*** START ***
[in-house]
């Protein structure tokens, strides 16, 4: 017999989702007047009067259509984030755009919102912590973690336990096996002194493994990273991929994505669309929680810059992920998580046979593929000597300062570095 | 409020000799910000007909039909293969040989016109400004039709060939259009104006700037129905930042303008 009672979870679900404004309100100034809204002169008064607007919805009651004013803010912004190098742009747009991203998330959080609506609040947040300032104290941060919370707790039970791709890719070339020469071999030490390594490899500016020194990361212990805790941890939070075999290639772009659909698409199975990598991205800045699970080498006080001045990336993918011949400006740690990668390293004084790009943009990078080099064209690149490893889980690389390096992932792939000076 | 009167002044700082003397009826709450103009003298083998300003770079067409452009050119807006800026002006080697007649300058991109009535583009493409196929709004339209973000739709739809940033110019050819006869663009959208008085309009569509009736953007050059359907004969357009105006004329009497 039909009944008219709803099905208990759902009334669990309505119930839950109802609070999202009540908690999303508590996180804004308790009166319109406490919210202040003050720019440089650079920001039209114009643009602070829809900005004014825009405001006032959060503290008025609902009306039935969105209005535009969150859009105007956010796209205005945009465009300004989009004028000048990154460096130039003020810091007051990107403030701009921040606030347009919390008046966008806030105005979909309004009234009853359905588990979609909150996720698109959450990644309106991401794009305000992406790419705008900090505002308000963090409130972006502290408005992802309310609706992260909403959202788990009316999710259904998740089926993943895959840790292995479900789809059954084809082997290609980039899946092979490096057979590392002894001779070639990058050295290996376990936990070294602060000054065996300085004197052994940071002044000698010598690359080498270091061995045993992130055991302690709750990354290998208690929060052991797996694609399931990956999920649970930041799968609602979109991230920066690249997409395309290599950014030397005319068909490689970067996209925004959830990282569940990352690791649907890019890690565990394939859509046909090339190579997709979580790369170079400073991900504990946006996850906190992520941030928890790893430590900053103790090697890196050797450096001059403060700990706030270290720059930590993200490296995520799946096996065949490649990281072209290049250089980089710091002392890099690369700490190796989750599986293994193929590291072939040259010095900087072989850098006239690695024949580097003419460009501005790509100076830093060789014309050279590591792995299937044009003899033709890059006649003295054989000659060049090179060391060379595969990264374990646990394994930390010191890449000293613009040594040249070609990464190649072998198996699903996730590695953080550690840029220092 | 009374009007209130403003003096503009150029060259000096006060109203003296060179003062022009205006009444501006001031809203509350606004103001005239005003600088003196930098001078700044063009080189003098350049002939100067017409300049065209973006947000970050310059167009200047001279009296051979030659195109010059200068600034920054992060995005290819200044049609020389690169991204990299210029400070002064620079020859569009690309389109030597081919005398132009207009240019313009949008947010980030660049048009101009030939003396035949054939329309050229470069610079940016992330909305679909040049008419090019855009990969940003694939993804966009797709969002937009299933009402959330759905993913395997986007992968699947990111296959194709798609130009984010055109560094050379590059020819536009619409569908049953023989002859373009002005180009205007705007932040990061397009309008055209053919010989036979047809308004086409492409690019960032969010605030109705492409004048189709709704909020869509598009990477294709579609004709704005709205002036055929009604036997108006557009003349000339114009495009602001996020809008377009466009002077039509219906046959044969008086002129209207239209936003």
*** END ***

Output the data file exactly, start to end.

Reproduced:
[in-house]
């Protein structure tokens, strides 16, 4: 017999989702007047009067259509984030755009919102912590973690336990096996002194493994990273991929994505669309929680810059992920998580046979593929000597300062570095 | 409020000799910000007909039909293969040989016109400004039709060939259009104006700037129905930042303008 009672979870679900404004309100100034809204002169008064607007919805009651004013803010912004190098742009747009991203998330959080609506609040947040300032104290941060919370707790039970791709890719070339020469071999030490390594490899500016020194990361212990805790941890939070075999290639772009659909698409199975990598991205800045699970080498006080001045990336993918011949400006740690990668390293004084790009943009990078080099064209690149490893889980690389390096992932792939000076 | 009167002044700082003397009826709450103009003298083998300003770079067409452009050119807006800026002006080697007649300058991109009535583009493409196929709004339209973000739709739809940033110019050819006869663009959208008085309009569509009736953007050059359907004969357009105006004329009497 039909009944008219709803099905208990759902009334669990309505119930839950109802609070999202009540908690999303508590996180804004308790009166319109406490919210202040003050720019440089650079920001039209114009643009602070829809900005004014825009405001006032959060503290008025609902009306039935969105209005535009969150859009105007956010796209205005945009465009300004989009004028000048990154460096130039003020810091007051990107403030701009921040606030347009919390008046966008806030105005979909309004009234009853359905588990979609909150996720698109959450990644309106991401794009305000992406790419705008900090505002308000963090409130972006502290408005992802309310609706992260909403959202788990009316999710259904998740089926993943895959840790292995479900789809059954084809082997290609980039899946092979490096057979590392002894001779070639990058050295290996376990936990070294602060000054065996300085004197052994940071002044000698010598690359080498270091061995045993992130055991302690709750990354290998208690929060052991797996694609399931990956999920649970930041799968609602979109991230920066690249997409395309290599950014030397005319068909490689970067996209925004959830990282569940990352690791649907890019890690565990394939859509046909090339190579997709979580790369170079400073991900504990946006996850906190992520941030928890790893430590900053103790090697890196050797450096001059403060700990706030270290720059930590993200490296995520799946096996065949490649990281072209290049250089980089710091002392890099690369700490190796989750599986293994193929590291072939040259010095900087072989850098006239690695024949580097003419460009501005790509100076830093060789014309050279590591792995299937044009003899033709890059006649003295054989000659060049090179060391060379595969990264374990646990394994930390010191890449000293613009040594040249070609990464190649072998198996699903996730590695953080550690840029220092 | 009374009007209130403003003096503009150029060259000096006060109203003296060179003062022009205006009444501006001031809203509350606004103001005239005003600088003196930098001078700044063009080189003098350049002939100067017409300049065209973006947000970050310059167009200047001279009296051979030659195109010059200068600034920054992060995005290819200044049609020389690169991204990299210029400070002064620079020859569009690309389109030597081919005398132009207009240019313009949008947010980030660049048009101009030939003396035949054939329309050229470069610079940016992330909305679909040049008419090019855009990969940003694939993804966009797709969002937009299933009402959330759905993913395997986007992968699947990111296959194709798609130009984010055109560094050379590059020819536009619409569908049953023989002859373009002005180009205007705007932040990061397009309008055209053919010989036979047809308004086409492409690019960032969010605030109705492409004048189709709704909020869509598009990477294709579609004709704005709205002036055929009604036997108006557009003349000339114009495009602001996020809008377009466009002077039509219906046959044969008086002129209207239209936003």